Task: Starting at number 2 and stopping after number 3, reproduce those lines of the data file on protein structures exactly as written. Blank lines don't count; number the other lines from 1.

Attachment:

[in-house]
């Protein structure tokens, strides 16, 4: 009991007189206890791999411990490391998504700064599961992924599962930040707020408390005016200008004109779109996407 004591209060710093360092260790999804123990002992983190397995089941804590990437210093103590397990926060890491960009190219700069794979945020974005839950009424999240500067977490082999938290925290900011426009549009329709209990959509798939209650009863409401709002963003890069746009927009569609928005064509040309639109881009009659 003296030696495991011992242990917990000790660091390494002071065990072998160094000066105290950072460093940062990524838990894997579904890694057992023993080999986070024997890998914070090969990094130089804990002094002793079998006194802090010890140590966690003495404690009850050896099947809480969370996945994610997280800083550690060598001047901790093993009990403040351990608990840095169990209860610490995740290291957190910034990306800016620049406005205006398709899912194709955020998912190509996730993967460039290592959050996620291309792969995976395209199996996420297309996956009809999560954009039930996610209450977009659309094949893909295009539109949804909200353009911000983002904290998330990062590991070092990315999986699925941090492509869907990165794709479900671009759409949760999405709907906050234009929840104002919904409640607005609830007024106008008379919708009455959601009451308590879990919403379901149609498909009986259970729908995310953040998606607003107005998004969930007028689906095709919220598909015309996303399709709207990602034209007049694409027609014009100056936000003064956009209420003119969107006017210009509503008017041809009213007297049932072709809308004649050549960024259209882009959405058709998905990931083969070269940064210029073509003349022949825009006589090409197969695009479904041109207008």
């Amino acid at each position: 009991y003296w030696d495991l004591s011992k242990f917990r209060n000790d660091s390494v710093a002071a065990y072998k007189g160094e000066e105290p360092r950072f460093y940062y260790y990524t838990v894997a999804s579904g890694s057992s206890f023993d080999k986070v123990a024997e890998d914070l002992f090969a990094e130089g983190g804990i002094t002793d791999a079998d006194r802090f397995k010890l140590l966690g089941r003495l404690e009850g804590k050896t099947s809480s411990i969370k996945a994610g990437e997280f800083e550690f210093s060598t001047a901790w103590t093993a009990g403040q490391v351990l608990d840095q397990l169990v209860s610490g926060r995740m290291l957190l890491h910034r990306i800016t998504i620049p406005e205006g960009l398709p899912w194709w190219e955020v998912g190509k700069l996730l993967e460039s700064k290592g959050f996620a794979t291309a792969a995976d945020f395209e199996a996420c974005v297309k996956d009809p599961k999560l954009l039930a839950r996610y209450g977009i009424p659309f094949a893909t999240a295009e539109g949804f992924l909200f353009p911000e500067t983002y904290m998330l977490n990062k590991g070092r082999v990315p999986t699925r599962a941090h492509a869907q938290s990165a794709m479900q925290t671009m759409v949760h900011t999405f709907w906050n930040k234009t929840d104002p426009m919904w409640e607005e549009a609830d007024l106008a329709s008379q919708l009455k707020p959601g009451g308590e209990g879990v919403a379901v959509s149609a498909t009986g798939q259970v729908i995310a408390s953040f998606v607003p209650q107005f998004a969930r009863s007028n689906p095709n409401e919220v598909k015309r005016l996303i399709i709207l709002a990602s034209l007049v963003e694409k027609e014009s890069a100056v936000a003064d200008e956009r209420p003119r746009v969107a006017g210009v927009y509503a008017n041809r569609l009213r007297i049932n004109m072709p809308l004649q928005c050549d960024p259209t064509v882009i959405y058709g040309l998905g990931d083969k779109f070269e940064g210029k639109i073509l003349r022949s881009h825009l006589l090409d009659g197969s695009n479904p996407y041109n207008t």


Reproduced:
């Protein structure tokens, strides 16, 4: 009991007189206890791999411990490391998504700064599961992924599962930040707020408390005016200008004109779109996407 004591209060710093360092260790999804123990002992983190397995089941804590990437210093103590397990926060890491960009190219700069794979945020974005839950009424999240500067977490082999938290925290900011426009549009329709209990959509798939209650009863409401709002963003890069746009927009569609928005064509040309639109881009009659 003296030696495991011992242990917990000790660091390494002071065990072998160094000066105290950072460093940062990524838990894997579904890694057992023993080999986070024997890998914070090969990094130089804990002094002793079998006194802090010890140590966690003495404690009850050896099947809480969370996945994610997280800083550690060598001047901790093993009990403040351990608990840095169990209860610490995740290291957190910034990306800016620049406005205006398709899912194709955020998912190509996730993967460039290592959050996620291309792969995976395209199996996420297309996956009809999560954009039930996610209450977009659309094949893909295009539109949804909200353009911000983002904290998330990062590991070092990315999986699925941090492509869907990165794709479900671009759409949760999405709907906050234009929840104002919904409640607005609830007024106008008379919708009455959601009451308590879990919403379901149609498909009986259970729908995310953040998606607003107005998004969930007028689906095709919220598909015309996303399709709207990602034209007049694409027609014009100056936000003064956009209420003119969107006017210009509503008017041809009213007297049932072709809308004649050549960024259209882009959405058709998905990931083969070269940064210029073509003349022949825009006589090409197969695009479904041109207008």
């Amino acid at each position: 009991y003296w030696d495991l004591s011992k242990f917990r209060n000790d660091s390494v710093a002071a065990y072998k007189g160094e000066e105290p360092r950072f460093y940062y260790y990524t838990v894997a999804s579904g890694s057992s206890f023993d080999k986070v123990a024997e890998d914070l002992f090969a990094e130089g983190g804990i002094t002793d791999a079998d006194r802090f397995k010890l140590l966690g089941r003495l404690e009850g804590k050896t099947s809480s411990i969370k996945a994610g990437e997280f800083e550690f210093s060598t001047a901790w103590t093993a009990g403040q490391v351990l608990d840095q397990l169990v209860s610490g926060r995740m290291l957190l890491h910034r990306i800016t998504i620049p406005e205006g960009l398709p899912w194709w190219e955020v998912g190509k700069l996730l993967e460039s700064k290592g959050f996620a794979t291309a792969a995976d945020f395209e199996a996420c974005v297309k996956d009809p599961k999560l954009l039930a839950r996610y209450g977009i009424p659309f094949a893909t999240a295009e539109g949804f992924l909200f353009p911000e500067t983002y904290m998330l977490n990062k590991g070092r082999v990315p999986t699925r599962a941090h492509a869907q938290s990165a794709m479900q925290t671009m759409v949760h900011t999405f709907w906050n930040k234009t929840d104002p426009m919904w409640e607005e549009a609830d007024l106008a329709s008379q919708l009455k707020p959601g009451g308590e209990g879990v919403a379901v959509s149609a498909t009986g798939q259970v729908i995310a408390s953040f998606v607003p209650q107005f998004a969930r009863s007028n689906p095709n409401e919220v598909k015309r005016l996303i399709i709207l709002a990602s034209l007049v963003e694409k027609e014009s890069a100056v936000a003064d200008e956009r209420p003119r746009v969107a006017g210009v927009y509503a008017n041809r569609l009213r007297i049932n004109m072709p809308l004649q928005c050549d960024p259209t064509v882009i959405y058709g040309l998905g990931d083969k779109f070269e940064g210029k639109i073509l003349r022949s881009h825009l006589l090409d009659g197969s695009n479904p996407y041109n207008t």